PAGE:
A heritage issue is back in the news focus (although, in fact, it hasn’t been away too long).
It’s the planned building of an office tower block on Hobart’s 3 Victoria Street, and with it there’s renewed concern about the impact this will have on one of Australia’s most historic buildings – the adjacent Macquarie House, behind 151 Macquarie Street.
This house, built in 1815 for prominent pioneer businessman Thomas William Birch, is regarded as the oldest three-storey home in Australia and thus of major national heritage importance.
The saga has run for some five years and Hobart City Council has maintained its stand of refusing a development that doesn’t provide protection for Macquarie House.
But the property’s owner, Fahed Aziz-Elali, following council rejection of a new development proposal, took it to the Resource Management and Appeal Tribunal last year and won.
RMPAT ruled it was okay for him to put up an eight-storey block on the 3 Victoria Street site – with it encasing, on the ground floor, a heritage “cottage”. This is a dining room addition to Macquarie House (in the original plan the cottage was intended for demolition).
But the preservation now of the cottage is where the story takes an interesting twist.
The Sunday Tasmanian (suddenly discovering the RMPAT decision three months later) reported the new tower plan on January 10.
The developer’s architect, John Padas, was quoted by reporter Philippa Duncan as saying it was a “win, win” with the new design because it “conserved a cottage that predates the 1817 Macquarie House”.
Apart from the fact that Macquarie House was built in 1815, not 1817, there’s a much more significant point – the cottage did not predate Macquarie House.
And we need look no further than the RMPAT decision for confirmation: “According to the evidence at the hearing the oldest structure upon 3 Victoria Street – ‘the cottage’ – appears to have been constructed some time in the latter part of the 1820s. There is cogent evidence to suggest it was constructed as part of the outbuildings for what had been Birch’s house at 151 Macquarie Street. But by the time the cottage was constructed 151 Macquarie Street was no longer Birch’s house, Birch having died in 1820. The house had become Stodarts Hotel and the consensus of expert historical opinion seems to be that the cottage was constructed as the dining room of the hotel.”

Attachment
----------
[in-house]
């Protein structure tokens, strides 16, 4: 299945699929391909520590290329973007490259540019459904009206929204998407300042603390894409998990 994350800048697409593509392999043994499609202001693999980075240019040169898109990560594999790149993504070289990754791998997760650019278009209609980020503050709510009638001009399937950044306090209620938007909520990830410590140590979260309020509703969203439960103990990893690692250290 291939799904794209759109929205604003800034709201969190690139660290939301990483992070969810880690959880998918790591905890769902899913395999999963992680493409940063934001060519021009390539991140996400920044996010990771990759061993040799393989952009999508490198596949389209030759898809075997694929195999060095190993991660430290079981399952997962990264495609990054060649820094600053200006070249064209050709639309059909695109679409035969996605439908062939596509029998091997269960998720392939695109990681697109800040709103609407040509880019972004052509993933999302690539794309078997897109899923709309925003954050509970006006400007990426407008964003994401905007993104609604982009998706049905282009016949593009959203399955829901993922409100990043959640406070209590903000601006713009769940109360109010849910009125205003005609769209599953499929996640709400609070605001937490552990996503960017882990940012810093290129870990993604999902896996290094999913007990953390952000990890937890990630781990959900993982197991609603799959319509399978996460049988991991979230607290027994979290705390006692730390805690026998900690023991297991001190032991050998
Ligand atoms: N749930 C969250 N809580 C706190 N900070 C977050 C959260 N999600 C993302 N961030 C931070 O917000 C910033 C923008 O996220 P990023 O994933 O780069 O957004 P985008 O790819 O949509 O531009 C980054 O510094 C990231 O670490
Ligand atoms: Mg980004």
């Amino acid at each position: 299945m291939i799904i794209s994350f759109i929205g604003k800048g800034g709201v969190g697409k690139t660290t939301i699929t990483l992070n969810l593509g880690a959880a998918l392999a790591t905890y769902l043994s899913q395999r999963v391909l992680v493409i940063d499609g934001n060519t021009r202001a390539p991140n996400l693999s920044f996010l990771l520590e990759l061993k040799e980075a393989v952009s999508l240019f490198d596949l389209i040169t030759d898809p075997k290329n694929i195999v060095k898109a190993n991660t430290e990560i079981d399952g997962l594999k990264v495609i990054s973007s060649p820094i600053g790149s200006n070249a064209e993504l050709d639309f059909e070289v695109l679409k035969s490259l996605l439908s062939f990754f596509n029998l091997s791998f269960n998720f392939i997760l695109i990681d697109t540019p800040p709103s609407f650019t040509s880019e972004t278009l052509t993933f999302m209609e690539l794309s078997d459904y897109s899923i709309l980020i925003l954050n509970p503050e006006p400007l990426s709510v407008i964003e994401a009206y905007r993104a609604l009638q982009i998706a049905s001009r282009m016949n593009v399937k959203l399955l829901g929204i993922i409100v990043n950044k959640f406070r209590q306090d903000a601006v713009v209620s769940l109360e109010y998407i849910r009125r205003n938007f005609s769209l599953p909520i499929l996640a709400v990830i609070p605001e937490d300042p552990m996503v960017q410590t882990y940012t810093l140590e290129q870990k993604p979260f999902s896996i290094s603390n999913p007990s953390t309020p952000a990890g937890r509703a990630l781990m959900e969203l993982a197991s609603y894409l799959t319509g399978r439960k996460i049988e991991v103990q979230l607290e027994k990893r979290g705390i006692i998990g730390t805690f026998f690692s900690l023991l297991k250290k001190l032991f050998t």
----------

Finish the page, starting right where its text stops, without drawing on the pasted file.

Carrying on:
Birch didn’t die in 1820 – it was 1821. I recounted (in The Shadow Over Old Macquarie House for this website in early 2008: HERE ) the bizarre happening after he was buried in what was then St David’s Cemetery (now the park), how robbers broke into his vault and stole the possessions he was buried with – and his coffin with his body inside as well. But I digress.
So no cottage that “predates” Macquarie House, although that’s not to say it isn’t worthy of restoration and the new design means the cottage will be readily on display in the tower lobby.
But the predating comment seems to be giving an added undeserved historic cachet to the cottage, a gilding of the lily, as it were, and with it disregarding the real heritage worth of Macquarie House in its entirety.
As Hobart’s Deputy Lord Mayor Helen Burnet said on this website, on her council voting against offices towering over this significant piece of Hobart’s history:
“Macquarie House is one of Hoabrt’s perennial heritage battles. Always in the firing line, the proposed building if ever built will completely change Mac House from both Victoria St and its frontage onto Macquarie St.”